shadesofmauve:

pagerunner-j:

rinjirenee:

brittlepageswornandfaded:

I don’t condone the harassment and really don’t care all that much what other people think of the games that I play, but since this is the internet, I’ll throw my opinion into the pool.
If you don’t want to play battles, don’t play battle games. If you don’t want to click around a controller and just want to watch the interesting movie bits, look them up on youtube - or better yet, watch a movie. OR READ A BOOK, those are also good.
I don’t think everybody should love gaming the same way I do, but the battles are the whole point in Mass Effect. It’s a shooter game. The story adds depth and makes it colorful and real, but it’s still a shooter game. Take that away and it’s just a life simulator or something - it’s not the same thing. If you want to play sims, go play the sims. (Speaking of which, I should get back into that game.)

ok no no no no
taking away combat in a role-playing game is not making it a simulator
RPG = You take control of characters who aren’t you in a fictional setting
Simulator = An attempt at replicating reality
In no way would a RPG EVER be also classified as a simulator unless the setting that the RPG was in was a replication of reality in which you play someone who isn’t you, a roleplay simulation.
There is no requirement for a RPG to have combat elements.  There’s this weird mentality that says that the story of the RPG is skippable but combat must absolutely be sat through and accomplished.  Why?  I can only recall a couple of instances where a lost battle would progress the plot in a different way (see: fight w/ Cauthrien in DA:O for example).   Other than that, the only choices you get to make during combat is: Win or Game Over.  Would that not make combat the more tedious element that could be skipped over if you’ve already accomplished it once?  I can’t understand people who play RPGs for combat purposes when the goal of a RPG is to tell a story with fictional characters and fictional setting.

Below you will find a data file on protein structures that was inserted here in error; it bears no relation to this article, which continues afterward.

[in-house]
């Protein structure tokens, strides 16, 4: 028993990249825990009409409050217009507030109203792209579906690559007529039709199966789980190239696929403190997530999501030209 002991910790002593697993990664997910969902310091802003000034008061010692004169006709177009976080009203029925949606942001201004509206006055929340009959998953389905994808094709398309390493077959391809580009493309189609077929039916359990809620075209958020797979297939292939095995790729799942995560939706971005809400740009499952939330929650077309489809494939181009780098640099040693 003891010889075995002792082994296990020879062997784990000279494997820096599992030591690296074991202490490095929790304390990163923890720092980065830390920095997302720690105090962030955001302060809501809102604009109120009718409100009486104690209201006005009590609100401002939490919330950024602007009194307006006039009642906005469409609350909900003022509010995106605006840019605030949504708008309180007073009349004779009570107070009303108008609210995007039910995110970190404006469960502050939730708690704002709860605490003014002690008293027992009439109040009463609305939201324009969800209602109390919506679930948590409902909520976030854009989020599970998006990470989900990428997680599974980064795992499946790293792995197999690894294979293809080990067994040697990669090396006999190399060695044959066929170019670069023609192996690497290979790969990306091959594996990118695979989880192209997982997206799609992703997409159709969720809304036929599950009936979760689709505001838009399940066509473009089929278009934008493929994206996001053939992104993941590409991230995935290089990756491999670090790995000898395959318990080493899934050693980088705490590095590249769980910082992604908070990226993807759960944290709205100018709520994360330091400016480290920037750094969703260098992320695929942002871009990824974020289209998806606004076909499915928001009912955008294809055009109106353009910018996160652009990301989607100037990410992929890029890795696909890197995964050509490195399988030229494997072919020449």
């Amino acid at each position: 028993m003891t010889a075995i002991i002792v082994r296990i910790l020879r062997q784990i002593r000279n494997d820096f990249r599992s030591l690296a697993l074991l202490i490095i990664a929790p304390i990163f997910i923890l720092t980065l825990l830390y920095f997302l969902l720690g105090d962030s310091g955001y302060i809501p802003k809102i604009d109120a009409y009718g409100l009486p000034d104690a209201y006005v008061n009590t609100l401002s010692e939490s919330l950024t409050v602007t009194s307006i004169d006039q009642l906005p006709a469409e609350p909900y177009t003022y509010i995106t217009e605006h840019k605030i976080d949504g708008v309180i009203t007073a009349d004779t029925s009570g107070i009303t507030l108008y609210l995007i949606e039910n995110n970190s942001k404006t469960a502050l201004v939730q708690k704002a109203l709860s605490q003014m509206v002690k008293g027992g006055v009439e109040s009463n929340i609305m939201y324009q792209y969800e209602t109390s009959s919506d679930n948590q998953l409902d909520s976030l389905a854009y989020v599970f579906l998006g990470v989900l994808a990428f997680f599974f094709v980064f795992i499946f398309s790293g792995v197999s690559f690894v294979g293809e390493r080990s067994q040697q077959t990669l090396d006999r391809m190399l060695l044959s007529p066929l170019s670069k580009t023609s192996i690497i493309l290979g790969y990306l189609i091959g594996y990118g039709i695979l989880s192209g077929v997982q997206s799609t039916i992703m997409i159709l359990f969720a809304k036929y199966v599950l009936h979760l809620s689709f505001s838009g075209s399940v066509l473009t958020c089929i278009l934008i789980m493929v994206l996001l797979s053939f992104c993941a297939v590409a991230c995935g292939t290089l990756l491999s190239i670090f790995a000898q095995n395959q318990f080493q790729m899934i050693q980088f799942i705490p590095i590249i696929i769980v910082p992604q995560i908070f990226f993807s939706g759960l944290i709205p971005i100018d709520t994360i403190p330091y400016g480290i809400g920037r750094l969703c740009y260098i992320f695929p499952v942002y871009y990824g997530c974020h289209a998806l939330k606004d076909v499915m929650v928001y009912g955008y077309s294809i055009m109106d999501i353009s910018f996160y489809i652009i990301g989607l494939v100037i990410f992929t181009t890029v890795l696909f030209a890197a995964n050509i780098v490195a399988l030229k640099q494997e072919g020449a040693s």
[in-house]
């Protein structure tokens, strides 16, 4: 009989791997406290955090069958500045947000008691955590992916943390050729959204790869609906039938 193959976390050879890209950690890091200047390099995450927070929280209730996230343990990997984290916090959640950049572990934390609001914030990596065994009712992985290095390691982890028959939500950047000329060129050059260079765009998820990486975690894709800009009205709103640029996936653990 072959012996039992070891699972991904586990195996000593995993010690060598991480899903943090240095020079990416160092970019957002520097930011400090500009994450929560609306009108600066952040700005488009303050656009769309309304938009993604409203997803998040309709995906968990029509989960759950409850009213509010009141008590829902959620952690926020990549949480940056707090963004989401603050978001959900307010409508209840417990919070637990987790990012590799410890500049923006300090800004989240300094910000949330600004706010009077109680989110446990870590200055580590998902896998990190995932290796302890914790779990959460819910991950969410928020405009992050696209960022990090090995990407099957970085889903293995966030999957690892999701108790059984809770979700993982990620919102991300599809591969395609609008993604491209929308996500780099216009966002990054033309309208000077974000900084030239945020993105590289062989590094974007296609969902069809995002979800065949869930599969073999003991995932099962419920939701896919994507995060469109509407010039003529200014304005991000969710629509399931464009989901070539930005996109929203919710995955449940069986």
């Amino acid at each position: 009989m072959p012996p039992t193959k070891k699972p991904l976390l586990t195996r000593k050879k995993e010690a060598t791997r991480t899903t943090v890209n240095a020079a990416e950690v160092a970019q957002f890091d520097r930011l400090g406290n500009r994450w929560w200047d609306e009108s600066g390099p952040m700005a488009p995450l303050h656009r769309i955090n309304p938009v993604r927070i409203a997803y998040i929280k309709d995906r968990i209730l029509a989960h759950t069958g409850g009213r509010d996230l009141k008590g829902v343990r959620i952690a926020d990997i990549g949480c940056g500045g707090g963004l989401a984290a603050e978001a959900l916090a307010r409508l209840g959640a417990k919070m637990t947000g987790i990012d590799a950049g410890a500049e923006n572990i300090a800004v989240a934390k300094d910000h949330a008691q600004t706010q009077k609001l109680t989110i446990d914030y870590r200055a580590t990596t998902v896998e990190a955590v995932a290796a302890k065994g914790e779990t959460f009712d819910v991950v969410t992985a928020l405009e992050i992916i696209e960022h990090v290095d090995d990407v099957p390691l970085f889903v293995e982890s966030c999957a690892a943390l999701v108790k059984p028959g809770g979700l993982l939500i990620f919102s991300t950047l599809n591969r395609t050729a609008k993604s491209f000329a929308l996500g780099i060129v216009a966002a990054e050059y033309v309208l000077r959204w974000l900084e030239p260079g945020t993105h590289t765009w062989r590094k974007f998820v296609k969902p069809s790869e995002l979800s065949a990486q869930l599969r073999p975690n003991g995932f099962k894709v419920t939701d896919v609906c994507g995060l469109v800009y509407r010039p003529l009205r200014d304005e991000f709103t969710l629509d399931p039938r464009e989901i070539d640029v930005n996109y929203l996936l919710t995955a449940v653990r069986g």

Also if you’re playing ME3 just because it’s a shooter game lololol no, there are much better shooter games out there.  It has combat elements, but it is a RPG with characters and story first and foremost.

It’s not only RPGs that subscribe to this weird mentality that YOU MUST SUCCEED AT COMBAT BY OUR TERMS OR YOU CANNOT EXPERIENCE THE REST OF THE CONTENT.  I mean, I understand the point of the challenge for players who want it — but why not permit a different mode of play for those who want it, too?
I remember being so frustrated with Child of Eden for exactly this reason.  I mean, it’s a beautiful game, and I wanted to play it more for relaxation than anything else, particularly since I knew there was a mode in the game where it was impossible for you to die.  Trouble is, you have to play through it in the regular combat mode in order to unlock that mode.  There was one level I just could. not. get. through, I’ve never figured out why or what I was doing wrong, and because of the way the checkpoints worked — or didn’t — I kept having to play the entire level, about 20 minutes worth, over and over and over again until I hit that point at the end where I died over and over and over again. I was so frustrated I literally cried.  I couldn’t get any help on it; the best I could get was people telling me I was failing because I sucked and was a terrible gamer.  And because of this, I could never play the last level, and couldn’t even play the penultimate one all the way through.
I quit, sold the game, AND sold my Kinect. Haven’t touched any of it since.  And it’s so maddening that it downright hurt, because the game I desperately wanted to play was on the disc.  It was there. 
I just wasn’t allowed to play it because it kept telling me I wasn’t good enough.
Games have a tendency to only reward one method of learning — trial by fire. Any other skill you learn, you practice.  You try it out slowly, in pieces, in a penalty-free environment, until you get better.  In games, God Mode is a reward for when you get so good you don’t even need it anymore, which is beyond pointless, and unless you’re the sort of person who gets a sense of triumph / superiority over mastering a complex system (which describes a disproportionate number of gamers, because they’re the only ones who get rewarded), it’s downright punishing.  There’s got to be more than one option out there, and it’s not just sticking a difficulty slider on the thing — it’s entirely different modes of play, different mechanics entirely, and maybe, crazy fucking thought, not necessitating that the game has to be about combat at all.